From Beijing to Shanghai and all the places in between, this is the ultimate China holiday. Tick the Terracotta Warriors and Great Wall off the bucket list and then go beyond to experience the intoxicating mix of culture, history and nature that make China so incredibly unique.
Try a traditional massage, learn the intricacies of feng shui, experience teahouse culture and discover aspects of daily life.
Visit modern cities of Beijing and Shanghai and explore villages and sites with thousands of years of history.
Be amazed at China’s beauty exploring everything from limestone karsts to bamboo forests, stunning lakes to incredible caves.
Highlights of Classical China - 19 Days / 18 Nights
Kick off this China highlights tour with a visit to Beijing. A guide will be waiting upon arrival, providing transport into the city to the hotel. En route to the hotel, there will be a brief stop made at the “Bird’s Nest” stadium- a contemporary architectural masterpiece (partially designed by Chinese artist Ai Weiwei) made famous during the 2008 Olympic Games. Check in, drop the luggage off, and begin the Beijing city tour.
Continue by foot into Beijing’s hutongs (famous alleyways found only in Beijing). The hutongs are less road and more an extension of people’s homes, where everyday life takes place right in the streets.
As many locals still use bicycles as their main mode of transport, we’ve arranged a unique experience of chatting with a local bicycle repair man, offering some insights into this fading business.
From here, head towards the iconic Drum Tower, where the passing of the hours was once signaled by a drum roll (during the Ming era). The tower is opposite the Clock Tower, and provides a pleasant insight into old Beijing (we offer an optional tour of the Clock Tower). Continue with a visit to the Wangfujing area of the city, the main shopping street of the capital, where the atmosphere of modernity and consumerism is ever present.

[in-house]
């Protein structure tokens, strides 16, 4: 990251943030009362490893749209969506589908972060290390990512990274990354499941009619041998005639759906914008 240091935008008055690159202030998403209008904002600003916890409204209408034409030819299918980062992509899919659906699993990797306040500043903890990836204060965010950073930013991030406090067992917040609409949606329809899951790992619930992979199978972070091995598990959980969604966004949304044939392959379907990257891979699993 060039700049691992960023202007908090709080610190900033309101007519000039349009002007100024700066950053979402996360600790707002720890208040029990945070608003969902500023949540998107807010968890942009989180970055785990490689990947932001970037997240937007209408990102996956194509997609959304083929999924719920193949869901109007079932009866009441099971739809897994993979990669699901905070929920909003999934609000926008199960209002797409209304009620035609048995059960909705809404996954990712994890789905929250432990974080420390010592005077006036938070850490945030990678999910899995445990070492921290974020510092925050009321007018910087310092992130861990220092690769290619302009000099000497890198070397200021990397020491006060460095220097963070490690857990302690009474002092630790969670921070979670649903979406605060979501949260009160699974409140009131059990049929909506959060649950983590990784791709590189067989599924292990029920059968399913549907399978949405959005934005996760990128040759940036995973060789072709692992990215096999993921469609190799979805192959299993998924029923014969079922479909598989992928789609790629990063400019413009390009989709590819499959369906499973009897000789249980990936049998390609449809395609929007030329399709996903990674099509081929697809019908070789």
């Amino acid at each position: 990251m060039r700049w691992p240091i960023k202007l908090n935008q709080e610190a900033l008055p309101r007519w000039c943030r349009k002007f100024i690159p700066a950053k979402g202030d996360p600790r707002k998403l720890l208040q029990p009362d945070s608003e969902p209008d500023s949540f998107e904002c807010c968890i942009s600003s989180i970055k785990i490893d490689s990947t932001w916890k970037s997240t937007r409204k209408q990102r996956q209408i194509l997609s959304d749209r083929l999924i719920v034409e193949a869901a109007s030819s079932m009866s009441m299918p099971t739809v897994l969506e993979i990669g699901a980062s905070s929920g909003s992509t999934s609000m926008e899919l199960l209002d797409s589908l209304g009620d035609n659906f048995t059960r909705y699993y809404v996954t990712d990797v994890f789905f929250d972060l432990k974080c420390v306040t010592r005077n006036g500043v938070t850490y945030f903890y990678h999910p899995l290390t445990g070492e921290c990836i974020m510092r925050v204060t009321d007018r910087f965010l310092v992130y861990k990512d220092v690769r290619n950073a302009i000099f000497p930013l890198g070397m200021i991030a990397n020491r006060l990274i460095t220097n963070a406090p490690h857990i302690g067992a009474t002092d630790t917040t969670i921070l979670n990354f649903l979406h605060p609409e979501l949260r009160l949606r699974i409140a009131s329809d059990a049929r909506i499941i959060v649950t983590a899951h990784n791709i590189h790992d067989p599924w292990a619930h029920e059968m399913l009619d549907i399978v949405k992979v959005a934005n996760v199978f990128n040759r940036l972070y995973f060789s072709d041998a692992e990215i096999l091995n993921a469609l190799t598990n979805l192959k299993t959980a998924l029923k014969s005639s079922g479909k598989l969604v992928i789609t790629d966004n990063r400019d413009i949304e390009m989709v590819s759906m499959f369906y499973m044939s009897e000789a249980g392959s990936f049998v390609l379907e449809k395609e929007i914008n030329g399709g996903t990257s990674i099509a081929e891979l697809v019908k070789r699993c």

After the day’s explorations, head back to the hotel for a relaxing evening.
Overnight in Beijing
Wake up early for a unique visit to Beijing’s Temple of Heaven’s park, an authentic means of witnessing China’s morning rituals. Inside the park, public exercise reigns, where Beijingers practice everything from Tai chi, kung-fu and sword-dancing to meditation, tango, and gymnastics. Others spend the morning practicing calligraphy, using large specialist brushes to write beautiful Chinese characters in water on the flagstones of the park (evaporating quickly in the Beijing heat.)
After exploring the park, pay a visit to the Temple, which is notable for its architectural simplicity and Buddhist/Taoist symbolism. It was here where emperors once forged the link between the round sky and the square earth through sacrificial rituals.
Continue the temple encounters with a visit to the White Cloud Temple, where Taoist monks still wear their hair in a traditional style. Visitors come here to rub sculptures representing the 12 signs of the Chinese zodiac. If time allows, there will also be a chance to visit the Beijing Mosque, a symbol of the expansion of Muslim merchants from Central Asia throughout China.
Move along in the afternoon to the Yonghegong Lama Temple, offering some key insights into Tibetan and Inner-Mongolian Buddhism. The temple is known for its 18-metre high Buddha statue carved out of a single block of wood.